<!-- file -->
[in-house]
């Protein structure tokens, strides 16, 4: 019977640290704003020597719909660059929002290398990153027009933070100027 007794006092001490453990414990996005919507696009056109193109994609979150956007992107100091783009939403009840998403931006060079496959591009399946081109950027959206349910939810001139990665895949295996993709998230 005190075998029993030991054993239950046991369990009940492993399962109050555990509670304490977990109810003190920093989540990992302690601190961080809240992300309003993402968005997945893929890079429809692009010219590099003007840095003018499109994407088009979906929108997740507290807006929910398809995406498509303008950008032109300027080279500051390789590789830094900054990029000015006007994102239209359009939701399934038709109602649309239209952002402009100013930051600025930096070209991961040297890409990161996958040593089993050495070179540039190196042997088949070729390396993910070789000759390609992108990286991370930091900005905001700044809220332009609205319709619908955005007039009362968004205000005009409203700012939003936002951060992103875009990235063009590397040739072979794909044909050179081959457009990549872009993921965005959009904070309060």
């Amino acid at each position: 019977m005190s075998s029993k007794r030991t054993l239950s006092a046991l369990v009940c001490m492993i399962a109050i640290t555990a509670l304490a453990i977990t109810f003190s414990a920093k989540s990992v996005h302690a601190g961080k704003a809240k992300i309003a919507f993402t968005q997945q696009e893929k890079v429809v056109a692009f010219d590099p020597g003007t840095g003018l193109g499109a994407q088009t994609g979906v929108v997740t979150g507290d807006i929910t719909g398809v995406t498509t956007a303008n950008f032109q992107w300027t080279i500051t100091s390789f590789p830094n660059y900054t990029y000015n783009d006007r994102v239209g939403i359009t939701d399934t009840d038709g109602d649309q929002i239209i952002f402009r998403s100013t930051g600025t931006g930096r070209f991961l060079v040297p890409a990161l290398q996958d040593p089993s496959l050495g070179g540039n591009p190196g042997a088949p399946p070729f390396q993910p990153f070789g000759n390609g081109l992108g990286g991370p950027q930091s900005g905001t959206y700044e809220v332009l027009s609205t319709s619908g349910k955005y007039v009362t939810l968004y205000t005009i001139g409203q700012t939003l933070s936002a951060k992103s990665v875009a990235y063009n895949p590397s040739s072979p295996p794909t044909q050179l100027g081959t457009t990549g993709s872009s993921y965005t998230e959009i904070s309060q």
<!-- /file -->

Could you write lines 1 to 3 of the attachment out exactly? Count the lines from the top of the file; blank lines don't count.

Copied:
[in-house]
């Protein structure tokens, strides 16, 4: 019977640290704003020597719909660059929002290398990153027009933070100027 007794006092001490453990414990996005919507696009056109193109994609979150956007992107100091783009939403009840998403931006060079496959591009399946081109950027959206349910939810001139990665895949295996993709998230 005190075998029993030991054993239950046991369990009940492993399962109050555990509670304490977990109810003190920093989540990992302690601190961080809240992300309003993402968005997945893929890079429809692009010219590099003007840095003018499109994407088009979906929108997740507290807006929910398809995406498509303008950008032109300027080279500051390789590789830094900054990029000015006007994102239209359009939701399934038709109602649309239209952002402009100013930051600025930096070209991961040297890409990161996958040593089993050495070179540039190196042997088949070729390396993910070789000759390609992108990286991370930091900005905001700044809220332009609205319709619908955005007039009362968004205000005009409203700012939003936002951060992103875009990235063009590397040739072979794909044909050179081959457009990549872009993921965005959009904070309060």
């Amino acid at each position: 019977m005190s075998s029993k007794r030991t054993l239950s006092a046991l369990v009940c001490m492993i399962a109050i640290t555990a509670l304490a453990i977990t109810f003190s414990a920093k989540s990992v996005h302690a601190g961080k704003a809240k992300i309003a919507f993402t968005q997945q696009e893929k890079v429809v056109a692009f010219d590099p020597g003007t840095g003018l193109g499109a994407q088009t994609g979906v929108v997740t979150g507290d807006i929910t719909g398809v995406t498509t956007a303008n950008f032109q992107w300027t080279i500051t100091s390789f590789p830094n660059y900054t990029y000015n783009d006007r994102v239209g939403i359009t939701d399934t009840d038709g109602d649309q929002i239209i952002f402009r998403s100013t930051g600025t931006g930096r070209f991961l060079v040297p890409a990161l290398q996958d040593p089993s496959l050495g070179g540039n591009p190196g042997a088949p399946p070729f390396q993910p990153f070789g000759n390609g081109l992108g990286g991370p950027q930091s900005g905001t959206y700044e809220v332009l027009s609205t319709s619908g349910k955005y007039v009362t939810l968004y205000t005009i001139g409203q700012t939003l933070s936002a951060k992103s990665v875009a990235y063009n895949p590397s040739s072979p295996p794909t044909q050179l100027g081959t457009t990549g993709s872009s993921y965005t998230e959009i904070s309060q």